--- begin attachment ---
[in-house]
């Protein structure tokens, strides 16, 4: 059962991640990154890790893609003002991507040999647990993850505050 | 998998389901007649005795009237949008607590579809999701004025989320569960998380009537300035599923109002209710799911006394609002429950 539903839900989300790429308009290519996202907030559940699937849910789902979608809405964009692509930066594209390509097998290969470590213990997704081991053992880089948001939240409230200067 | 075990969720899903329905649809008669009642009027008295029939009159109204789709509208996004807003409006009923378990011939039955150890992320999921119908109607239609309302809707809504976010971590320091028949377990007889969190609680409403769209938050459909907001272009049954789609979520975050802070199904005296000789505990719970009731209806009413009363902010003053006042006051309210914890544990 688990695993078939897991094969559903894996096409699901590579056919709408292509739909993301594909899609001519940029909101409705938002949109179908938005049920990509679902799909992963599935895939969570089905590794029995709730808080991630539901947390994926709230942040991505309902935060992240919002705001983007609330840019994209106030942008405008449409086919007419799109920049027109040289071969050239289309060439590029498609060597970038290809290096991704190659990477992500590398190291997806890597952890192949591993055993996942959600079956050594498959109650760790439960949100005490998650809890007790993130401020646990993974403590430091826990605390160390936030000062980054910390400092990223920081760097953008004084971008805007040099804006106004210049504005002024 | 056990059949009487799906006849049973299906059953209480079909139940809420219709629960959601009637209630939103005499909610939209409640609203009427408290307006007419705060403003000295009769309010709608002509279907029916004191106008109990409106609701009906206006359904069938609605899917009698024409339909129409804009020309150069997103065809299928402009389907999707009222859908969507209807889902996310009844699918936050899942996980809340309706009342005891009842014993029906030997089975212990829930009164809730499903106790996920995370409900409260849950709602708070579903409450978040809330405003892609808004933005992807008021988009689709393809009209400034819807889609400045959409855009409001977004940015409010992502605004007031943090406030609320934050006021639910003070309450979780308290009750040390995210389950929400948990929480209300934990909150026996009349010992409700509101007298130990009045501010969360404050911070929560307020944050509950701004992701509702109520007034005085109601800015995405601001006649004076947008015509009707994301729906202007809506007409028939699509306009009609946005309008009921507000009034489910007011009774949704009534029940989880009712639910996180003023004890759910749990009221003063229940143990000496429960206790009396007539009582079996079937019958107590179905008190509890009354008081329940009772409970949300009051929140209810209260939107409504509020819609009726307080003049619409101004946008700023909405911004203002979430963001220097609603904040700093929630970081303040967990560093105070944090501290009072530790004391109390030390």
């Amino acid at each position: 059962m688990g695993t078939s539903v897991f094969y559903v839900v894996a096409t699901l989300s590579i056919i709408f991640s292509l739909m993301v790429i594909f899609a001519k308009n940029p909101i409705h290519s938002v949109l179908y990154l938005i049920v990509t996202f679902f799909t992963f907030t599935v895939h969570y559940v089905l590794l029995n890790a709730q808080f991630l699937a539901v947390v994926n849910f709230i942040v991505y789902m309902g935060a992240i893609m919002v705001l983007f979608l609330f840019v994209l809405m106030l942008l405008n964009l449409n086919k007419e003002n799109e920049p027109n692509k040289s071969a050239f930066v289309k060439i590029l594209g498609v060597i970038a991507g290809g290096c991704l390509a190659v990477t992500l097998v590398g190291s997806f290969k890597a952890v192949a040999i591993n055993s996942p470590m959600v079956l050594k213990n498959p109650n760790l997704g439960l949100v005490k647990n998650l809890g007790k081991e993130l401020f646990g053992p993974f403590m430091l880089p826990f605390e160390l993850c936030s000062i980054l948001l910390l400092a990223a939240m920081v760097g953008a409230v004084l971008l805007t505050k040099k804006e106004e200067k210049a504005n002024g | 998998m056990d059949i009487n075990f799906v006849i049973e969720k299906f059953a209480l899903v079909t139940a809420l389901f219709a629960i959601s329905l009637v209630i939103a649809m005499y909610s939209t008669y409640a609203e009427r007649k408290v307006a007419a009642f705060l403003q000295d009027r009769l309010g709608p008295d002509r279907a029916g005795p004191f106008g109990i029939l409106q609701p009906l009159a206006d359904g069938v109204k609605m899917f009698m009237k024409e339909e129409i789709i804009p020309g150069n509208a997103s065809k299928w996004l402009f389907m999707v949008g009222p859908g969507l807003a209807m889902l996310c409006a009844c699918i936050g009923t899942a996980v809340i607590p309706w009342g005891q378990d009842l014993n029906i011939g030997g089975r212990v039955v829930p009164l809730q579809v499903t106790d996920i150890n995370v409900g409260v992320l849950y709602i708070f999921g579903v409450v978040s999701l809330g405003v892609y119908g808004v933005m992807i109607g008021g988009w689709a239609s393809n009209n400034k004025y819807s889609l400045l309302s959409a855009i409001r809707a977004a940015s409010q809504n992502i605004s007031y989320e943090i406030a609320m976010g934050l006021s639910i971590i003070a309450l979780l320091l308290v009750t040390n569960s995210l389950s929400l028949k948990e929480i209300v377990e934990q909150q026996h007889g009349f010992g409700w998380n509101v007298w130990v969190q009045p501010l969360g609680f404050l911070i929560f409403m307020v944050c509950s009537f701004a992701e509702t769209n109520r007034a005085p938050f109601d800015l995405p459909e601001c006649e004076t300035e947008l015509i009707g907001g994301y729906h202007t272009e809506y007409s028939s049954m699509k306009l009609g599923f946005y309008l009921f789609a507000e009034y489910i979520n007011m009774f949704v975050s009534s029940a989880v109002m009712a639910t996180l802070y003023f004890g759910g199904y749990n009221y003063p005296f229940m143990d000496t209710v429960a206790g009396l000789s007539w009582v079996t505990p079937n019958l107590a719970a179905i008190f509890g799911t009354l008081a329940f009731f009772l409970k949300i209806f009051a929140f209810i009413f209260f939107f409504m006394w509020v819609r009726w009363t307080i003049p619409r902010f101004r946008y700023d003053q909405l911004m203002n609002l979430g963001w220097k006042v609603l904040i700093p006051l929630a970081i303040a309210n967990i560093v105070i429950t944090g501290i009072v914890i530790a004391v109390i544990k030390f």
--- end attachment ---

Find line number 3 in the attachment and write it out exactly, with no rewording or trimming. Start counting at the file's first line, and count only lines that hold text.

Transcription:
């Amino acid at each position: 059962m688990g695993t078939s539903v897991f094969y559903v839900v894996a096409t699901l989300s590579i056919i709408f991640s292509l739909m993301v790429i594909f899609a001519k308009n940029p909101i409705h290519s938002v949109l179908y990154l938005i049920v990509t996202f679902f799909t992963f907030t599935v895939h969570y559940v089905l590794l029995n890790a709730q808080f991630l699937a539901v947390v994926n849910f709230i942040v991505y789902m309902g935060a992240i893609m919002v705001l983007f979608l609330f840019v994209l809405m106030l942008l405008n964009l449409n086919k007419e003002n799109e920049p027109n692509k040289s071969a050239f930066v289309k060439i590029l594209g498609v060597i970038a991507g290809g290096c991704l390509a190659v990477t992500l097998v590398g190291s997806f290969k890597a952890v192949a040999i591993n055993s996942p470590m959600v079956l050594k213990n498959p109650n760790l997704g439960l949100v005490k647990n998650l809890g007790k081991e993130l401020f646990g053992p993974f403590m430091l880089p826990f605390e160390l993850c936030s000062i980054l948001l910390l400092a990223a939240m920081v760097g953008a409230v004084l971008l805007t505050k040099k804006e106004e200067k210049a504005n002024g | 998998m056990d059949i009487n075990f799906v006849i049973e969720k299906f059953a209480l899903v079909t139940a809420l389901f219709a629960i959601s329905l009637v209630i939103a649809m005499y909610s939209t008669y409640a609203e009427r007649k408290v307006a007419a009642f705060l403003q000295d009027r009769l309010g709608p008295d002509r279907a029916g005795p004191f106008g109990i029939l409106q609701p009906l009159a206006d359904g069938v109204k609605m899917f009698m009237k024409e339909e129409i789709i804009p020309g150069n509208a997103s065809k299928w996004l402009f389907m999707v949008g009222p859908g969507l807003a209807m889902l996310c409006a009844c699918i936050g009923t899942a996980v809340i607590p309706w009342g005891q378990d009842l014993n029906i011939g030997g089975r212990v039955v829930p009164l809730q579809v499903t106790d996920i150890n995370v409900g409260v992320l849950y709602i708070f999921g579903v409450v978040s999701l809330g405003v892609y119908g808004v933005m992807i109607g008021g988009w689709a239609s393809n009209n400034k004025y819807s889609l400045l309302s959409a855009i409001r809707a977004a940015s409010q809504n992502i605004s007031y989320e943090i406030a609320m976010g934050l006021s639910i971590i003070a309450l979780l320091l308290v009750t040390n569960s995210l389950s929400l028949k948990e929480i209300v377990e934990q909150q026996h007889g009349f010992g409700w998380n509101v007298w130990v969190q009045p501010l969360g609680f404050l911070i929560f409403m307020v944050c509950s009537f701004a992701e509702t769209n109520r007034a005085p938050f109601d800015l995405p459909e601001c006649e004076t300035e947008l015509i009707g907001g994301y729906h202007t272009e809506y007409s028939s049954m699509k306009l009609g599923f946005y309008l009921f789609a507000e009034y489910i979520n007011m009774f949704v975050s009534s029940a989880v109002m009712a639910t996180l802070y003023f004890g759910g199904y749990n009221y003063p005296f229940m143990d000496t209710v429960a206790g009396l000789s007539w009582v079996t505990p079937n019958l107590a719970a179905i008190f509890g799911t009354l008081a329940f009731f009772l409970k949300i209806f009051a929140f209810i009413f209260f939107f409504m006394w509020v819609r009726w009363t307080i003049p619409r902010f101004r946008y700023d003053q909405l911004m203002n609002l979430g963001w220097k006042v609603l904040i700093p006051l929630a970081i303040a309210n967990i560093v105070i429950t944090g501290i009072v914890i530790a004391v109390i544990k030390f």